Preparing documentation for SGML compatibility
Coordinating with software engineers, working with product developers, and supervising other documentation work on such telephony products and issues as ACD, the OSI model, X.25, ISDN, SS7, systems integration, LANs, fiber optics including SONET, and high bandwidth, low-delay, multiplexed packet switching.
From 1969 to 1990, worked as speechwriter, public affairs consultant, report writer, grant writer, journalist, and author in Washington, D.C. and New York City. My experience included:
Senior speechwriter and public affairs professional managing a variety of Communications Department projects and activities at the U.S. Postal Service, receiving commendation from the assistant postmaster general in charge of technology for my exhaustive work on postal automation, including bar coding and optical scanning.
Speechwriter for Ted Brophy, CEO of GTE, and other corporate officials, as well as doing public relations and grant proposal writing.
Report writer at the Congressional General Accounting Office (as it was then called) and Congress’s Office of Technology Assessment.
Special assistant to the Under Secretary of Labor, a Presidential-appointee position requiring Senate confirmation and a complete security clearance. Wrote speeches and developed and implemented public affairs policy for the Department’s second most powerful official. Other speech writing for public officials included work for both Democratic and Republican Chairs of the Securities and Exchange Commission (SEC).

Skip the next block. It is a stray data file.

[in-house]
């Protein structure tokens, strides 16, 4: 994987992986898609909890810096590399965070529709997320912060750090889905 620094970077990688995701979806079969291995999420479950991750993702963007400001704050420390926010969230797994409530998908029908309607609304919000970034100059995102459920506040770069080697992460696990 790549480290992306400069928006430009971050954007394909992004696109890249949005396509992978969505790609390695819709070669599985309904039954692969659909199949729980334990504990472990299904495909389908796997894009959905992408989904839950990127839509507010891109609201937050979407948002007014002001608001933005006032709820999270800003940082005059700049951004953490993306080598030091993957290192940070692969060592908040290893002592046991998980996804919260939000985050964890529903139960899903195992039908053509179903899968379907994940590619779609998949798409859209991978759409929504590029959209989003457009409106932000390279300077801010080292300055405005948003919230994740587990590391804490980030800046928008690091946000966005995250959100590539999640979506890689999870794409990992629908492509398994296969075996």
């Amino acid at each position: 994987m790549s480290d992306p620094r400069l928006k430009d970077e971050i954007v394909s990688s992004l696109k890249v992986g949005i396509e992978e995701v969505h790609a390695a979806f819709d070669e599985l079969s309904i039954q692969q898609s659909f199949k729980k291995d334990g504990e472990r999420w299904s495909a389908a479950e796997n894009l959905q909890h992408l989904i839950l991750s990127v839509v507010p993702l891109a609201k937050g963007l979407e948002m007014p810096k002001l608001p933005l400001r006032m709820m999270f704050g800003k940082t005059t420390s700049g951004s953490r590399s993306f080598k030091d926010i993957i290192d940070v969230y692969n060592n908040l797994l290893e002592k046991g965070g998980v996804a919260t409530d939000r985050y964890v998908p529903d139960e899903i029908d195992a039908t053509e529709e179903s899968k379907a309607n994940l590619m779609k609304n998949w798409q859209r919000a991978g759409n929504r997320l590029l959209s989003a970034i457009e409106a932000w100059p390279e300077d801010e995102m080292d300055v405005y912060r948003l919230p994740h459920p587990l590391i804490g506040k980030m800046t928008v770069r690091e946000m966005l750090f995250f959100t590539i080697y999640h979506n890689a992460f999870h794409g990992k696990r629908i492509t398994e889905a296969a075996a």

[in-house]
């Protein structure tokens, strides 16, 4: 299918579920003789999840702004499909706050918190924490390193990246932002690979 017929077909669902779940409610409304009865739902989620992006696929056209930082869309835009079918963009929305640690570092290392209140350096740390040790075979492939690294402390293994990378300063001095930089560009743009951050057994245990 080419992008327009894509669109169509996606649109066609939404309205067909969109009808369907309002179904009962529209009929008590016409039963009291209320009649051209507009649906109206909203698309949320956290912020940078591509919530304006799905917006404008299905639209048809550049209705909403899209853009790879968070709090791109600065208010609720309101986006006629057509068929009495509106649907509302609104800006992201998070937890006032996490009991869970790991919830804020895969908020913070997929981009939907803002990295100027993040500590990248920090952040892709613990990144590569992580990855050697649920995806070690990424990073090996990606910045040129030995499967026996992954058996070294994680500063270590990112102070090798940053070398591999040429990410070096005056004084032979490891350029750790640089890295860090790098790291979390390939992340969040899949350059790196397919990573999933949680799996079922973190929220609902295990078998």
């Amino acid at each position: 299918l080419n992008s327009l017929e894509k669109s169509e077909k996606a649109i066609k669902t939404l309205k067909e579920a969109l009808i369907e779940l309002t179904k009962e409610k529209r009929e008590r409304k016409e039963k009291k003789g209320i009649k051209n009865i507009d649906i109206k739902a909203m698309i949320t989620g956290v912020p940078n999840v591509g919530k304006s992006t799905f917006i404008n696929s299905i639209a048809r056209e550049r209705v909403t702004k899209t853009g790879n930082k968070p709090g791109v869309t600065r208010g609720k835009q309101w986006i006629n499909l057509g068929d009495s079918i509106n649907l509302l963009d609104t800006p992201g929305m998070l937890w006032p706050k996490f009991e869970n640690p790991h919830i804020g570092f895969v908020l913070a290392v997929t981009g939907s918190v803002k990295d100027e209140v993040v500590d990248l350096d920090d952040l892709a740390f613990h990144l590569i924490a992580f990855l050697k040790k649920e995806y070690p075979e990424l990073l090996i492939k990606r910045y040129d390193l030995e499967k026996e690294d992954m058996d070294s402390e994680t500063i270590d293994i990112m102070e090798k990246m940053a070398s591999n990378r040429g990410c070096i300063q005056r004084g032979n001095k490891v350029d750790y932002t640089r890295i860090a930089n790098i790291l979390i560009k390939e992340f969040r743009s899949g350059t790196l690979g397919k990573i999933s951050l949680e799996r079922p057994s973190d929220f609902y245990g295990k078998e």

Reporter for The New York Times, The New Republic, Newsday and The Village Voice.
Newsletter editor, MLAP Monthly Report (a publication of the Migrant Legal Action Program.
Editor/Researcher for Scanlan’s Monthly, a New York-based general-interest magazine:
Previous professional affiliations: Authors Guild, National Press Club, Society of Professional Journalists, and Washington Speechwriters Roundtable. Recipient of a grant from the Fund for Investigative Journalism.
Publications: I am the author of the following 3 books:
Learning to Live Again; My Triumph Over Cancer, published by Holt, Rinehart & Winston